‘We could be in this situation in the spring’: Chancellor says prepare for classes to remain online


Classes may remain online at California community colleges in the spring 2021 semester. Chancellor Eloy Ortiz Oakley has advised colleges to be prepared to continue online instruction if that is the case. Omar Rashad/The Union

The California Community Colleges Chancellor Eloy Ortiz Oakley made several announcements about the 2020 to 2021 academic year, the future of transferring to four-year universities, CARES Act distributions for colleges and refunds for students. Here’s what you need to know:

Social distancing and online learning may continue into spring 2021

While Oakley has said in the past that colleges should make the necessary preparations to remain online in the fall 2020 semester, he went a step further and said this situation can possibly continue into the spring 2021 semester as well.

“It’s possible that we could be in this situation in the spring if in the next flu season, COVID-19 pops back up,” Oakley said. “Hopefully we won’t. Hopefully we’ll have a vaccine. Hopefully we’ll be in a much better position.”

Furthermore, Oakley noted that none of the California community colleges will close offerings and colleges should be prepared to continue to offer courses under some sort of social distancing protocol if the COVID-19 health crisis gets closer to a resolution in the future.

“What that means is that we may be partially open in terms of physical locations but we will try to maintain some sort of social distancing protocol, have a lot more online courses so that we can maintain distance and maintain public health,” Oakley said. “If we don’t need that flexibility, great. We’re asking colleges to be prepared in the fall and the spring to be able to work through that scenario.”

Does opting for pass/no pass courses impact transferring to the UC and CSU school systems?

The UC and CSU school systems have provided information to the Chancellor’s Office regarding accommodations for students who have decided to change their classes to a pass/fail basis, an option commonly considered by those having difficulty with getting accustomed to online learning. Both university systems are accepting pass/fail courses and adjusting admissions requirements.

“They’re accepting pass/no pass,” Marty Alvarado, Executive Vice Chancellor for Educational Services, said. “They’re working with students who may not be completing ADT and may need to defer enrollment or transfer or may transfer a few units shy of the whole 60 required.”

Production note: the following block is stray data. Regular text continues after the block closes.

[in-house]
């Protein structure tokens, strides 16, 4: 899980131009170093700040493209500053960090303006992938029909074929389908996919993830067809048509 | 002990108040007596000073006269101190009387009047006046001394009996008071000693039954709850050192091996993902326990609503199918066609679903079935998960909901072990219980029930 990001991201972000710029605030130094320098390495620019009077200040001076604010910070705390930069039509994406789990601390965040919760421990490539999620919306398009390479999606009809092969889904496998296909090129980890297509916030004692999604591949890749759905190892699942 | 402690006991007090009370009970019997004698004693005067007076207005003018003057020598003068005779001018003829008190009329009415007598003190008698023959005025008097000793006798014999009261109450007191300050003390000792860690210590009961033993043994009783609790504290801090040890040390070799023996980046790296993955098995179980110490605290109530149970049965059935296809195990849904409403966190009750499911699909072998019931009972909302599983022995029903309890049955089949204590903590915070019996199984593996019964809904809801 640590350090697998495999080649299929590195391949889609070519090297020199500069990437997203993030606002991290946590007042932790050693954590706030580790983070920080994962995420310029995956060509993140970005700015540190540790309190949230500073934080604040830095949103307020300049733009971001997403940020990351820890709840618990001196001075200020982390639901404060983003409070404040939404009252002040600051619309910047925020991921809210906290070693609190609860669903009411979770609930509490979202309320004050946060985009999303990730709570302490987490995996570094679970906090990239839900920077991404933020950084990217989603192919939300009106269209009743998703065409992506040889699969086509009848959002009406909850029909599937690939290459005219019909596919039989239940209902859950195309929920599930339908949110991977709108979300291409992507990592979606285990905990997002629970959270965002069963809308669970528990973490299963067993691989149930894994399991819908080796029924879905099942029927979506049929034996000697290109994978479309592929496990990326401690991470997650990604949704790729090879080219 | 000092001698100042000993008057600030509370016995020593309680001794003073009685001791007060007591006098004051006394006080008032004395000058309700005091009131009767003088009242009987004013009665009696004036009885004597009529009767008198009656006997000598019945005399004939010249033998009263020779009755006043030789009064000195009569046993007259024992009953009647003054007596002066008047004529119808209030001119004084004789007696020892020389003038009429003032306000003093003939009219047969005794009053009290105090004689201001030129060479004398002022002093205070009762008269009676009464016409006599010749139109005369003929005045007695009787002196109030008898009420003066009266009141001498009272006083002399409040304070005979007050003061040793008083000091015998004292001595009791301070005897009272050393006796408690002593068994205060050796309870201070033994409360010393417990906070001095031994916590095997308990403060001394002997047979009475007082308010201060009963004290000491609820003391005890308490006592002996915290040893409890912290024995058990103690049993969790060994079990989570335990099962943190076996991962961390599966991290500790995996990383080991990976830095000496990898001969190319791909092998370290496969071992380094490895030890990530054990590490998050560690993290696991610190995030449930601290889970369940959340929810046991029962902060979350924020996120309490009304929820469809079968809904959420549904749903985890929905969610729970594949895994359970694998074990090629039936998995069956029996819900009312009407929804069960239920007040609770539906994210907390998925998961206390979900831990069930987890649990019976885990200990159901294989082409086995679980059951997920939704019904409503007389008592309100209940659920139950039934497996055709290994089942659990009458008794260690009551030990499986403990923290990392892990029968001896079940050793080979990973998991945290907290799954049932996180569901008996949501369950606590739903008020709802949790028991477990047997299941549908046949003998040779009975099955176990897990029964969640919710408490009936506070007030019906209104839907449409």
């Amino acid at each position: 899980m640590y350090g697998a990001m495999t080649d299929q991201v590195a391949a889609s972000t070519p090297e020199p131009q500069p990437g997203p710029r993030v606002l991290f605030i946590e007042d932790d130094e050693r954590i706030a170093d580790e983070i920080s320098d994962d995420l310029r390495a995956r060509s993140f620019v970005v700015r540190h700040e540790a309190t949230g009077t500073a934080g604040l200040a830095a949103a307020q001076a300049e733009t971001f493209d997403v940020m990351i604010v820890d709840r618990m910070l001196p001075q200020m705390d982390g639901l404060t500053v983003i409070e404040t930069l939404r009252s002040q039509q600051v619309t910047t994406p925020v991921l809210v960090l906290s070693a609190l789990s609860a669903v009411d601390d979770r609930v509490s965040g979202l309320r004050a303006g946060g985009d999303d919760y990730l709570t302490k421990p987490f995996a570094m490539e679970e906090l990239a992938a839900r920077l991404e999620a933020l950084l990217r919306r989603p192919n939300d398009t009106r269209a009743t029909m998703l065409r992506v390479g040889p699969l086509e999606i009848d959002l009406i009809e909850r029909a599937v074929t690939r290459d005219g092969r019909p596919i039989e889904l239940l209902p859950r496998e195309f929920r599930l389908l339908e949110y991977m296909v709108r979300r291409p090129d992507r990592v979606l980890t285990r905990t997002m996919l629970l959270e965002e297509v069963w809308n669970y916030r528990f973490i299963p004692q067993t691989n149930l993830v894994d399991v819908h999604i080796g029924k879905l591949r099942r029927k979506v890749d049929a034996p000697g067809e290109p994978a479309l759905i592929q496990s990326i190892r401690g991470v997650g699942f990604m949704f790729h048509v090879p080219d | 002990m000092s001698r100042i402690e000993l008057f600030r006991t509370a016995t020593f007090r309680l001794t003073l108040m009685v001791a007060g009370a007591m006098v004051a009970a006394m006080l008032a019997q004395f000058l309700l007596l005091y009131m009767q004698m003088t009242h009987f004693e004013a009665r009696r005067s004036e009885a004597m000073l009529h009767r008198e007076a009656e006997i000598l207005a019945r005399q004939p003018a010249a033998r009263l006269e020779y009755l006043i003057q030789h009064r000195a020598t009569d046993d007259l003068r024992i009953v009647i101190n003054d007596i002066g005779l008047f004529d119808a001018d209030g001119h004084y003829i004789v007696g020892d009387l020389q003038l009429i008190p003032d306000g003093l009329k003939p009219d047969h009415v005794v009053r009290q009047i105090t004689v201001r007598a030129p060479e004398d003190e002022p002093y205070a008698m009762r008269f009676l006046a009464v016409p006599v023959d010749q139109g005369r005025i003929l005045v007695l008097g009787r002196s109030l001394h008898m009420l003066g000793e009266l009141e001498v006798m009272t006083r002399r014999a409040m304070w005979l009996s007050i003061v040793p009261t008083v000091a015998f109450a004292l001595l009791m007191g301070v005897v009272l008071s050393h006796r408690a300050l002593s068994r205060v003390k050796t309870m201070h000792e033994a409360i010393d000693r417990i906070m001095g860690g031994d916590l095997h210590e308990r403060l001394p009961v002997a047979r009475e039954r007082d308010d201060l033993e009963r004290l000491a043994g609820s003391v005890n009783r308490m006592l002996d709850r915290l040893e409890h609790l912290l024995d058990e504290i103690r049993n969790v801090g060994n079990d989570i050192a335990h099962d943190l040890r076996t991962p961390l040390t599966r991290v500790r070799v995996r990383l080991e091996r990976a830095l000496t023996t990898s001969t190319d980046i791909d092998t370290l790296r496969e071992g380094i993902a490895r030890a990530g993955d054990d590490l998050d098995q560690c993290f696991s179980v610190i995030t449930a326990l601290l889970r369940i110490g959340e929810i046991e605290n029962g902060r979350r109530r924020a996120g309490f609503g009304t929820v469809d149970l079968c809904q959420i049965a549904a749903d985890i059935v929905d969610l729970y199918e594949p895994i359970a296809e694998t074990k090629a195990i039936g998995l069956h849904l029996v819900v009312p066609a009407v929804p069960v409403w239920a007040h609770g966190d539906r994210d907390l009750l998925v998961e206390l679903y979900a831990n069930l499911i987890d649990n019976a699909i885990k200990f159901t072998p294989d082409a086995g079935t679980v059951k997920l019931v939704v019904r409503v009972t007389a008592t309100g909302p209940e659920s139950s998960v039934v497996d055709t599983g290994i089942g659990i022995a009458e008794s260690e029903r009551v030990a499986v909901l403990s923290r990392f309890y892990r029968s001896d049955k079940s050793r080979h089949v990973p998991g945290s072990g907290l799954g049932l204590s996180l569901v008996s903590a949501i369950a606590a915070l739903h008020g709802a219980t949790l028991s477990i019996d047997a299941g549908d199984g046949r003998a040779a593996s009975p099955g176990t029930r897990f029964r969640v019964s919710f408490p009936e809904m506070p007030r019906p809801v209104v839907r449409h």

Alvarado also said additional accommodations will be made for students who plan to transfer in the future as well.

“But they are different,” Alvarado added. “CSU is really the most comprehensive. UC is a little bit less comprehensive just given the diversity amongst their campuses.”

Community colleges receive support from the federal government

The 115 institutions that comprise the California community colleges have altogether received $300 million from the federal government via the CARES Act, providing relief for colleges in a time in which most institutions are facing deficits.

“The allocation goes directly to colleges based on full-time enrollment,” Oakley said. “Those colleges receive guidance that they should be using them to serve the needs of our lowest-income students first and then trying to do everything they can to address the challenges that our students are having.”

Colleges are receiving support from the Chancellor’s Office to give refunds

For colleges experiencing a high volume of course drop rates, Oakley’s office is providing additional support to colleges if they are heavily impacted by cuts to student revenue.

“If a student has a COVID-19-related circumstance, we expect our colleges, if they’re asking for a refund, to give the refund,” Oakley said. “The colleges will not be penalized for giving that refund so they won’t lose any enrollment dollars and we are working to provide them backfill for the loss of student revenue.”